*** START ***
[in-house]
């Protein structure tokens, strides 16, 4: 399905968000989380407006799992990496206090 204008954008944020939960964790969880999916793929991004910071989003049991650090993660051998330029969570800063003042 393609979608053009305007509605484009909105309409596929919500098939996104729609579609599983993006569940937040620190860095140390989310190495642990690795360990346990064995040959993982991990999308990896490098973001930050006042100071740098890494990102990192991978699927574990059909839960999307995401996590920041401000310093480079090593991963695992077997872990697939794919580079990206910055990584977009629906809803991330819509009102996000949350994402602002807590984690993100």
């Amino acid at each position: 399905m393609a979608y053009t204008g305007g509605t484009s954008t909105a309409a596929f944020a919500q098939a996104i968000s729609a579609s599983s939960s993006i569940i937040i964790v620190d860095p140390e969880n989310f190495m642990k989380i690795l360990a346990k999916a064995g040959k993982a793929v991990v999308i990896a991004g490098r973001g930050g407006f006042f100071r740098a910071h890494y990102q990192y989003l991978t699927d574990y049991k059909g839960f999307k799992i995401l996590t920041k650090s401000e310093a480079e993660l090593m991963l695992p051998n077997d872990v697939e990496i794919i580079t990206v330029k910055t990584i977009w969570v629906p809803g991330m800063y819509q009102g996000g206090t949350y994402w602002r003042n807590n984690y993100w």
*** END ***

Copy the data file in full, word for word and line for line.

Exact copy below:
[in-house]
């Protein structure tokens, strides 16, 4: 399905968000989380407006799992990496206090 204008954008944020939960964790969880999916793929991004910071989003049991650090993660051998330029969570800063003042 393609979608053009305007509605484009909105309409596929919500098939996104729609579609599983993006569940937040620190860095140390989310190495642990690795360990346990064995040959993982991990999308990896490098973001930050006042100071740098890494990102990192991978699927574990059909839960999307995401996590920041401000310093480079090593991963695992077997872990697939794919580079990206910055990584977009629906809803991330819509009102996000949350994402602002807590984690993100």
């Amino acid at each position: 399905m393609a979608y053009t204008g305007g509605t484009s954008t909105a309409a596929f944020a919500q098939a996104i968000s729609a579609s599983s939960s993006i569940i937040i964790v620190d860095p140390e969880n989310f190495m642990k989380i690795l360990a346990k999916a064995g040959k993982a793929v991990v999308i990896a991004g490098r973001g930050g407006f006042f100071r740098a910071h890494y990102q990192y989003l991978t699927d574990y049991k059909g839960f999307k799992i995401l996590t920041k650090s401000e310093a480079e993660l090593m991963l695992p051998n077997d872990v697939e990496i794919i580079t990206v330029k910055t990584i977009w969570v629906p809803g991330m800063y819509q009102g996000g206090t949350y994402w602002r003042n807590n984690y993100w």